Measurements from the real world often contain noise. Loosely speaking, noise is just the part of the signal you didn’t want. Maybe it comes from electrical noise: the random variations you see when calling
analogRead on a sensor that should be stable. Noise also arises from real effects on the sensor. Vibration from the engine adds noise if you’re measuring the acceleration of a go-kart, for example. Filtering is a method to remove some of the unwanted signal to leave a smoother result.
We’ll use MegunoLink to compare three different filters:
- Running average
- Expotential filter
MegunoLink’s Time Plot Visualizer will be used to show both the raw, unfiltered, data and the output from the filter. Comparing the raw and filtered on a single plot lets us easily see the effect of the filter. The filters will smooth the data but they can also introduce a lag.
Something to Filter
To generate some ‘noisy’ data for filtering a thermistor was connected to analog-input 0 on an Arduino Uno. A thermistor is a resistor whose resistance changes with temperature. As temperature increases, resistance goes down; as temperature decreases, resistance goes up. The thermistor was connected in a voltage divider configuration with one leg connected to ground and the other to the analog-input. A 100kΩ resistance was connected between the 3.3V output of the Arduino and the analog-input to provide current for the thermistor.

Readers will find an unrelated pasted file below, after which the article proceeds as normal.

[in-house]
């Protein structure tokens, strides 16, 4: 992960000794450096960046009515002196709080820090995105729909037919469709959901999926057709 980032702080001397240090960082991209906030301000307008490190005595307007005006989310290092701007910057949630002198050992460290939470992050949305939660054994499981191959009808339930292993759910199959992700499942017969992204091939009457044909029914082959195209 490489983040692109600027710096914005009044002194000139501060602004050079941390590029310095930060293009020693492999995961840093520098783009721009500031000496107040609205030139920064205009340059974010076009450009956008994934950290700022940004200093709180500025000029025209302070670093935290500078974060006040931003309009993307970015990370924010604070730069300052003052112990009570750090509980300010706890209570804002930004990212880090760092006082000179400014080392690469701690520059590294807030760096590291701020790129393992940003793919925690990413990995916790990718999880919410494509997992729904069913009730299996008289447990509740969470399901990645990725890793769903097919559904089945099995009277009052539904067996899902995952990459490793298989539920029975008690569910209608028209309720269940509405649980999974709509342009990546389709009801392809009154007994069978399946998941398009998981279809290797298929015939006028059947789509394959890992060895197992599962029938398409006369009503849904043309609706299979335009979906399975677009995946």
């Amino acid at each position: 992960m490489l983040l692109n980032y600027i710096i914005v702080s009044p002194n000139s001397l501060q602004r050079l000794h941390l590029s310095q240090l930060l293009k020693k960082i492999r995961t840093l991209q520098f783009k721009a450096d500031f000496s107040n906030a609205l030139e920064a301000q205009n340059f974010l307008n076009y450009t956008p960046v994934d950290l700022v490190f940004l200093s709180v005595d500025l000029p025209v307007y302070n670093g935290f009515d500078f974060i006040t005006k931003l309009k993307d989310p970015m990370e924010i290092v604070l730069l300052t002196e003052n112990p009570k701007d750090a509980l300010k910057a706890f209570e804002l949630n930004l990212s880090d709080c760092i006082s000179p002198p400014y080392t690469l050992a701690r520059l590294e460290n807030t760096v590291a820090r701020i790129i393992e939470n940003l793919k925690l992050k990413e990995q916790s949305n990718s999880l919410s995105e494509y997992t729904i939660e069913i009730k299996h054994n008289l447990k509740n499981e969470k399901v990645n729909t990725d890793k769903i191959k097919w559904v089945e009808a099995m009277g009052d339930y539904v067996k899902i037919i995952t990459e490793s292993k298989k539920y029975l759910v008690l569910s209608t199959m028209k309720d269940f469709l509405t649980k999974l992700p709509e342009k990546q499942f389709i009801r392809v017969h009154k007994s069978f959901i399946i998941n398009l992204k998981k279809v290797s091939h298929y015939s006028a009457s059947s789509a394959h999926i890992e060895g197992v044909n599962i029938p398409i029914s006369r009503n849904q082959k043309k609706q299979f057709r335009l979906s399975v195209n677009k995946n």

To measure temperature, the analog value was read. Then the raw analog value was converted to temperature, in degrees Celsius, using the following Arduino code:
After applying the various filters, the data was sent to MegunoLink for plotting:
The three filtering algorithms we are going to look at are:
- Running average
- Exponential filter
The screenshot from MegunoLink below shows these algorithms together. A small rise in temperature was created by touching the thermistor to see how the different filters would respond. The grey line is the raw temperature measurement. It is pretty good with not much noise. But there is still room for improvement.
Read more: Filtering Noisy Arduino Measurements